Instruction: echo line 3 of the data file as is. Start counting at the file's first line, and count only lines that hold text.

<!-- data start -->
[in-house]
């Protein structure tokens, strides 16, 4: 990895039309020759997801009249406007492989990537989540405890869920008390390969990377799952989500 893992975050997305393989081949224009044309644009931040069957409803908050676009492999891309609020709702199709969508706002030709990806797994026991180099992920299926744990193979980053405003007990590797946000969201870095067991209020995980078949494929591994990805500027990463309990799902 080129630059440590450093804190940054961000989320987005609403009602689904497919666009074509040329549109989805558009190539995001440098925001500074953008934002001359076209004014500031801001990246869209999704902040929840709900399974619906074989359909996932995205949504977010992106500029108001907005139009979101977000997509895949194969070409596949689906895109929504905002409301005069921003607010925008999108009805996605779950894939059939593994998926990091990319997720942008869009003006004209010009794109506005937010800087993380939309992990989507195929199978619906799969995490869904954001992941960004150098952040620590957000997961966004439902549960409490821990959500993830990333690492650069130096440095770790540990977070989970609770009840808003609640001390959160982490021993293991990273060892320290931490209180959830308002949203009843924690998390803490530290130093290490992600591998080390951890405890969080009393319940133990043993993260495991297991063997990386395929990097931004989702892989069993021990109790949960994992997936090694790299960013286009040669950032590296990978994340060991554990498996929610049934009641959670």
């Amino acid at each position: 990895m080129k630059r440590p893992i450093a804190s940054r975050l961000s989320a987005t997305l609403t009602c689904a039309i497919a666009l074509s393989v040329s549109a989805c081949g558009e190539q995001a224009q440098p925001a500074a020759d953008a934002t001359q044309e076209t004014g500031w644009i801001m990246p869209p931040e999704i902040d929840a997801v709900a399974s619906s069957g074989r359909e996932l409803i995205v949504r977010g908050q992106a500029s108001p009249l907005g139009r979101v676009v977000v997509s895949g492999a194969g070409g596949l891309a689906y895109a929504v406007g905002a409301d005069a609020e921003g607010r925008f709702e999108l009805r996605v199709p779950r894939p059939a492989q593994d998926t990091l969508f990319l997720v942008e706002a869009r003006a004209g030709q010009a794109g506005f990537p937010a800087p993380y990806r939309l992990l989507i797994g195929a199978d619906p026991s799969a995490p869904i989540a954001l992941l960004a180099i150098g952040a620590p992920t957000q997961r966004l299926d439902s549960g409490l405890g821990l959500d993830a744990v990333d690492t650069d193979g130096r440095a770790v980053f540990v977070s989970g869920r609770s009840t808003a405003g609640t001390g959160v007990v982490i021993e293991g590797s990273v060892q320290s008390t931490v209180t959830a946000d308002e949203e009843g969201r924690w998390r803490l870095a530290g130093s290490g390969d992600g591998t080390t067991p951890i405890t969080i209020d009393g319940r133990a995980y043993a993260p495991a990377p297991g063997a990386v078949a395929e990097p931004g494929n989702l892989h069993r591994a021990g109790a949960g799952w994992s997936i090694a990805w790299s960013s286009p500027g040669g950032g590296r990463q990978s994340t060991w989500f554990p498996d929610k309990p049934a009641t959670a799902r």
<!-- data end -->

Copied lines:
């Amino acid at each position: 990895m080129k630059r440590p893992i450093a804190s940054r975050l961000s989320a987005t997305l609403t009602c689904a039309i497919a666009l074509s393989v040329s549109a989805c081949g558009e190539q995001a224009q440098p925001a500074a020759d953008a934002t001359q044309e076209t004014g500031w644009i801001m990246p869209p931040e999704i902040d929840a997801v709900a399974s619906s069957g074989r359909e996932l409803i995205v949504r977010g908050q992106a500029s108001p009249l907005g139009r979101v676009v977000v997509s895949g492999a194969g070409g596949l891309a689906y895109a929504v406007g905002a409301d005069a609020e921003g607010r925008f709702e999108l009805r996605v199709p779950r894939p059939a492989q593994d998926t990091l969508f990319l997720v942008e706002a869009r003006a004209g030709q010009a794109g506005f990537p937010a800087p993380y990806r939309l992990l989507i797994g195929a199978d619906p026991s799969a995490p869904i989540a954001l992941l960004a180099i150098g952040a620590p992920t957000q997961r966004l299926d439902s549960g409490l405890g821990l959500d993830a744990v990333d690492t650069d193979g130096r440095a770790v980053f540990v977070s989970g869920r609770s009840t808003a405003g609640t001390g959160v007990v982490i021993e293991g590797s990273v060892q320290s008390t931490v209180t959830a946000d308002e949203e009843g969201r924690w998390r803490l870095a530290g130093s290490g390969d992600g591998t080390t067991p951890i405890t969080i209020d009393g319940r133990a995980y043993a993260p495991a990377p297991g063997a990386v078949a395929e990097p931004g494929n989702l892989h069993r591994a021990g109790a949960g799952w994992s997936i090694a990805w790299s960013s286009p500027g040669g950032g590296r990463q990978s994340t060991w989500f554990p498996d929610k309990p049934a009641t959670a799902r």